Techno with a touch of the cinematic.
It seems somehow clumsy to say it, but the defining feature of Max Cooper's music is melody. And glitch. But mainly melody. The UK artist has been DJing since the late '90s, turning his hand to production around the middle of the '00s as a way of generating more bookings. It worked. Cooper has produced music for a number of European labels since making his entrance, although Cologne's Traum Schallplatten has by far been his preferred home: No less than ten releases bearing his name have seen the light of day over the last couple of years, including soaring club hits such as "Harmonisch Serie." This prolific form has translated to Cooper's live show, in which he regularly twists out his material from Ableton and an APC40 for up to two hours.
As if to further emphasize the point, RA.281 showcases no less than five unreleased Max Cooper productions, forming the spine of a mix that through artists like Ben Frost, Tim Hecker, Amon Tobin and Underworld presents a panoramic view of Cooper's tastes and influences.
What have you been up to recently?
Working like a fiend. I'm attempting to keep up with my production commitments but have a life as well. It's like when you go to check an email to do the one specific job you need to do for the day, but in the process find five other VERY IMPORTANT THINGS TO DO (possibly even written in capitals), each one referring to five other emails containing equally important URGENT STUFF, and so on. The branching tree of exponential confusion. Getting the opportunity to do this mix for you was a greatly welcomed excuse to ignore everything else and do what I actually love, so thank you!
How and where was the mix recorded?
I made the mix at home in my studio with my laptop and not much else. It's the same as my productions in that way; I don't use lots of machines, just lots of completely not live at all fiddling with details.
Can you tell us about the idea behind the mix?
The mix is a balance of contrast against continuity. I think that contrast can make any musical message more powerful. Like if everything is really beautiful and soft and quiet and then some nasty drill and bass drops its brutality will have more impact than it would in the context of a full set of noisy mania. Then there are contrasts of melody versus atonality, glitch versus simplicity, old versus new etc. But a whole set like this is going to have zero flow and wouldn't really work well in most clubs, and I wanted to make something representative of what I play out too. So the result is this amalgamation of genres which I'm in to, which I hope holds together in some sort of reasonable way. There's a fair few exclusives in there too, which won't have been heard anywhere else yet.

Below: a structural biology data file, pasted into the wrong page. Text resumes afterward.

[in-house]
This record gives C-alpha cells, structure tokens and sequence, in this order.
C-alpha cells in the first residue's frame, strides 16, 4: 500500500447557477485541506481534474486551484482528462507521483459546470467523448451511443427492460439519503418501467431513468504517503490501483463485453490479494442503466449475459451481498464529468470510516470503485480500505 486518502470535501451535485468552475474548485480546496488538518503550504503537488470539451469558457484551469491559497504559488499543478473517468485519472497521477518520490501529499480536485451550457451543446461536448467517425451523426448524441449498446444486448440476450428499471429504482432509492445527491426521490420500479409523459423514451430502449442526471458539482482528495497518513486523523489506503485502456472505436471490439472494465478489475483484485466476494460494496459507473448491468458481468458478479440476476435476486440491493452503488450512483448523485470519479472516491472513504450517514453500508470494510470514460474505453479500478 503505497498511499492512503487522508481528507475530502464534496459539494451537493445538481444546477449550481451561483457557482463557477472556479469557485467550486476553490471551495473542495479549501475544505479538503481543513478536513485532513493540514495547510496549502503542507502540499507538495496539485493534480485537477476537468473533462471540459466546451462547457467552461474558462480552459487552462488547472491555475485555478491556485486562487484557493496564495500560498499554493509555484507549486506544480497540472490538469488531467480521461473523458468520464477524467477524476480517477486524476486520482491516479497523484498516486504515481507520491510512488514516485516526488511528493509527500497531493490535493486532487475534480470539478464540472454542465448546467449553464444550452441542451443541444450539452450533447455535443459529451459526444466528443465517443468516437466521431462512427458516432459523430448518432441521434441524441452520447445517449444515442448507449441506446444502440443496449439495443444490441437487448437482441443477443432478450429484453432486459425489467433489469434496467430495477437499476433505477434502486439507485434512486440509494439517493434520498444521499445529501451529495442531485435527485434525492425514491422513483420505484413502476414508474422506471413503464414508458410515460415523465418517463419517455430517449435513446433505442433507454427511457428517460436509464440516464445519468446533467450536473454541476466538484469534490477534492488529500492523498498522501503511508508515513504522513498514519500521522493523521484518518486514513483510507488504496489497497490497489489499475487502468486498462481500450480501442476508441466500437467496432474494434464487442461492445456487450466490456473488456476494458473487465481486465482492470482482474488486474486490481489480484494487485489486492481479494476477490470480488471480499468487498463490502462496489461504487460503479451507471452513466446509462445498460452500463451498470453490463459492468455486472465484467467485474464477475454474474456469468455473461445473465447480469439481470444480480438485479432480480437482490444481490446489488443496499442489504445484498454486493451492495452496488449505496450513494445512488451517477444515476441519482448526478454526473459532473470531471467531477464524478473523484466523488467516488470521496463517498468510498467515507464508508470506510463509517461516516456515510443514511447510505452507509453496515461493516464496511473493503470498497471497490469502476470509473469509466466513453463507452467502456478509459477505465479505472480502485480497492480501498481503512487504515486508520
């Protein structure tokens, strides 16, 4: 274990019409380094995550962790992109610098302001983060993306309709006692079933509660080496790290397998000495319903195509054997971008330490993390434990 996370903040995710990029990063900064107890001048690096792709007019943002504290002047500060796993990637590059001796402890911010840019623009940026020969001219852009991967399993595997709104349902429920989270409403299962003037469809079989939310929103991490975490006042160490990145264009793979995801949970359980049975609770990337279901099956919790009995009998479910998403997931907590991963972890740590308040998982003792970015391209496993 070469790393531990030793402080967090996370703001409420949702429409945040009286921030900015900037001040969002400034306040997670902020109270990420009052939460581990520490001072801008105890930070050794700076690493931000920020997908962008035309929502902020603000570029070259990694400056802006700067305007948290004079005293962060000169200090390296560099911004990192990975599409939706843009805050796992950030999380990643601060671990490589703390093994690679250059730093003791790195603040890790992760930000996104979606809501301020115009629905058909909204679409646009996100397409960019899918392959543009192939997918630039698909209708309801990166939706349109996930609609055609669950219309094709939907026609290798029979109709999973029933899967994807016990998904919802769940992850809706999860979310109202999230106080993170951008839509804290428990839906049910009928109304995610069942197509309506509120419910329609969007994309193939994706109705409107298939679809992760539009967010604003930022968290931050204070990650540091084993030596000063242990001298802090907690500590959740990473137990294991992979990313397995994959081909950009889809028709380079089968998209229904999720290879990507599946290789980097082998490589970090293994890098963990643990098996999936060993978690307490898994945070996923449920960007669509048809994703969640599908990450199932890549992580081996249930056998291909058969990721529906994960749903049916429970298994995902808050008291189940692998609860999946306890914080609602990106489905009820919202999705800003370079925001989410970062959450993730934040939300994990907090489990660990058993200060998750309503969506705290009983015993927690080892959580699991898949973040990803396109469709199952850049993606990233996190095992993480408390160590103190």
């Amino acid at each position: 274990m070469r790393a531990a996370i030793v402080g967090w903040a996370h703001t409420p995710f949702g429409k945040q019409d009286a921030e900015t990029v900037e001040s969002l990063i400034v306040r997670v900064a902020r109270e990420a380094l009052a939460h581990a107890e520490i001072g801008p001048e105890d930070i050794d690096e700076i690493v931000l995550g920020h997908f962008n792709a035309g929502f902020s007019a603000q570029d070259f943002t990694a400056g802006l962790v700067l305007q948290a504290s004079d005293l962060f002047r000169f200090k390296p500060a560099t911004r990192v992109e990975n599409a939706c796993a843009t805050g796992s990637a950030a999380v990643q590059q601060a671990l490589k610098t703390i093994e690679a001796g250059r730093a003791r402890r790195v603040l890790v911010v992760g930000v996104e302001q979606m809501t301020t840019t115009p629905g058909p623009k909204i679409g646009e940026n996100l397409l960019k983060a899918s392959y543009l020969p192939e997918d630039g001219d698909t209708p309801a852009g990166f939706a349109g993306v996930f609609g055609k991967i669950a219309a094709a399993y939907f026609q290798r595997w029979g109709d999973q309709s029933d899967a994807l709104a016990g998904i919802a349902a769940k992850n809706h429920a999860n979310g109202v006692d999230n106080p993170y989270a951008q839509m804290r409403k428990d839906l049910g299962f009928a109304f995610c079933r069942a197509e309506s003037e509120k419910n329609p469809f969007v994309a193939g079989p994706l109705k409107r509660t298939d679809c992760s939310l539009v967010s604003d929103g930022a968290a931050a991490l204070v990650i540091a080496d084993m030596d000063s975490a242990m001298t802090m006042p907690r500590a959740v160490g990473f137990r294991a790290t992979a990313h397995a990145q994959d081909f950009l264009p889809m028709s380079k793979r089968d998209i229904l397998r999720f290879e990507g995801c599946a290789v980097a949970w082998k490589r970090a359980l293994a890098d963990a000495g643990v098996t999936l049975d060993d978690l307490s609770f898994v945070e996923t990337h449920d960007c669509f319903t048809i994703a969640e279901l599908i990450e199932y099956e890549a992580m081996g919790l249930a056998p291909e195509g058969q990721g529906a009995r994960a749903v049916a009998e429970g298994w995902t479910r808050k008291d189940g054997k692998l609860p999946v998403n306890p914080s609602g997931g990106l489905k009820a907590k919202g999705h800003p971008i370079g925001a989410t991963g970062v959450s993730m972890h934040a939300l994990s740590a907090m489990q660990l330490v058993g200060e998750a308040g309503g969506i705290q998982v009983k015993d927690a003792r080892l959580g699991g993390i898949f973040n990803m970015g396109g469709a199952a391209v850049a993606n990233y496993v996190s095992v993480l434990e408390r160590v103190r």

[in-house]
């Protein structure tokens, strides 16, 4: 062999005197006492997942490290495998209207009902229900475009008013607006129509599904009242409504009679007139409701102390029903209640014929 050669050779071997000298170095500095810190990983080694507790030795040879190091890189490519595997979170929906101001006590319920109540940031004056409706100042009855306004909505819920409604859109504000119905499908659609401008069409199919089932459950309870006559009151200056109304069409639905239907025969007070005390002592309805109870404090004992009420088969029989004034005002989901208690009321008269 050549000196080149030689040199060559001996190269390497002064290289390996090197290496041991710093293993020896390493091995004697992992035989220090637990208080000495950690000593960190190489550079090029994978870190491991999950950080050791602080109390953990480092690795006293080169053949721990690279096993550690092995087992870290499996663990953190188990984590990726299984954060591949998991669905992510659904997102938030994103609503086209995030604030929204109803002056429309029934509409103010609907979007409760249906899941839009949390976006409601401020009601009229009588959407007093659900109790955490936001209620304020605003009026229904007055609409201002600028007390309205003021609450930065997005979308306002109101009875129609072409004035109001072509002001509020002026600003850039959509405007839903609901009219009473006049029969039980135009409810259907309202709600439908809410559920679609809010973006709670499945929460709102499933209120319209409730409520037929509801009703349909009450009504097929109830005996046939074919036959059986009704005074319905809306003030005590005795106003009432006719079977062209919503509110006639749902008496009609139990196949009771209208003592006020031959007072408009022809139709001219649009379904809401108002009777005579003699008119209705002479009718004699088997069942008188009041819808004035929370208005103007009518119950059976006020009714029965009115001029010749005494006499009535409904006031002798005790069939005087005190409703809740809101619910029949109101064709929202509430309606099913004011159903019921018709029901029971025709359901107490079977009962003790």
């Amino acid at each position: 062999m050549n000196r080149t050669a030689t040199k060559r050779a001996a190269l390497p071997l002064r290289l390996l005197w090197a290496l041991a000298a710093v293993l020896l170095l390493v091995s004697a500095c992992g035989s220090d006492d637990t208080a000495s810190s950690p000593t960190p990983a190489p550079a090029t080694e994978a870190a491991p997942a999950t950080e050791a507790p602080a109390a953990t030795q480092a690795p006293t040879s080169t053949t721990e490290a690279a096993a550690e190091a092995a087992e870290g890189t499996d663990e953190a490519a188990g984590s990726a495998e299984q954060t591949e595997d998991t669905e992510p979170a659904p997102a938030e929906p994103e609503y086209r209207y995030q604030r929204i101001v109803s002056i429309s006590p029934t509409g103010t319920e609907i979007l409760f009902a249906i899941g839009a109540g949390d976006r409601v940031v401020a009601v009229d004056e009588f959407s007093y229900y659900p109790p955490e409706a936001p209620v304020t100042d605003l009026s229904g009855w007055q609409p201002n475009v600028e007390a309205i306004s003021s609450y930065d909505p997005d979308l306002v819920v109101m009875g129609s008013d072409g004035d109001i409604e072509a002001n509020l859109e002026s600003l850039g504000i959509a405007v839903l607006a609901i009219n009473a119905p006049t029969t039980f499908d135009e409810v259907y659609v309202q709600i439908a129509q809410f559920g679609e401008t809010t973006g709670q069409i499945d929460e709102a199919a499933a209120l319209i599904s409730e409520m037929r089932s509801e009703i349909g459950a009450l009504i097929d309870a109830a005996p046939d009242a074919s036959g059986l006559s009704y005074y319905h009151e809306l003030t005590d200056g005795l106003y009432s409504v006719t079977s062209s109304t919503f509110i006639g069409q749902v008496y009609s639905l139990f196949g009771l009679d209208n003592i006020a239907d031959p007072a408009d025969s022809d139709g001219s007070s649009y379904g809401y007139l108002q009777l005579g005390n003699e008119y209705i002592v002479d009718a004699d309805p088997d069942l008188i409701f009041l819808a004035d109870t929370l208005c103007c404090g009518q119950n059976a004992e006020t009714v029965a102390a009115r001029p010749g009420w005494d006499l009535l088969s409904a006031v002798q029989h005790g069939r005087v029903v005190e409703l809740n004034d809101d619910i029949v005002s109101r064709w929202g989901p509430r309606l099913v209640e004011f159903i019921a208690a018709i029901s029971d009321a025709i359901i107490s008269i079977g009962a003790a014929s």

Do you see your sound, and in particular your use of melody, as part of a niche within the wider scene?
There does seem to be some sort of niche, but thankfully it's not well defined at the moment, and doesn't have a genre name. That means it can cover quite a range of different artists and stay fresh with maximum flexibility in the sound. I prefer it like that because I've never managed to settle on one or even a few genres which I would be happy to stick to. I've tried my luck with everything like a dutty genre stop out.
The fact that you were studying genetics while pursuing a music career seems to get brought up a lot, but did you have an ultimate non-musical aim in mind for after you'd finished education?
I was hoping that I could keep doing science research and music at the same time indefinitely, and I was working in science for some time, trying to get my own research program off the ground. Music was always something I worked hard on and loved, but I didn't ever plan to make a living from it because it seemed too unlikely a basket to be worth putting all my eggs in. Then the science funding faltered at the same time as some new music opportunities arose, namely Traum, and I thought, OK, why not give this a proper go and see what happens? I'm pretty sure I'll go back to some sort of academic work at some point in future, though. I miss it a lot.
What are you up to next?
There are some nice gigs on the way. I'm really busy until Xmas, including a Saturday night slot at ADE next week, the electronica night FIELDS in London on November 4th and an Australian tour next month. I have remixes of Ripperton and Agoria coming on Systematic and Infine, EPs coming on Herzblut and Last Night on Earth, plus an electronica remix of a classic I can't talk about yet on Skint, and some modern-classical-derived work via a collaborative project with Michael Nyman.
I'm also excited about developing my live show further with some brand-new amazingness in touchscreen technology coming from the guys at Liine, which I'm sure you'll hear all about shortly. I've got to get my album finished soon too, really. That's been held up again and again by opportunities that were too good to turn down. I'll need to cut myself off from everything for a while to get that done.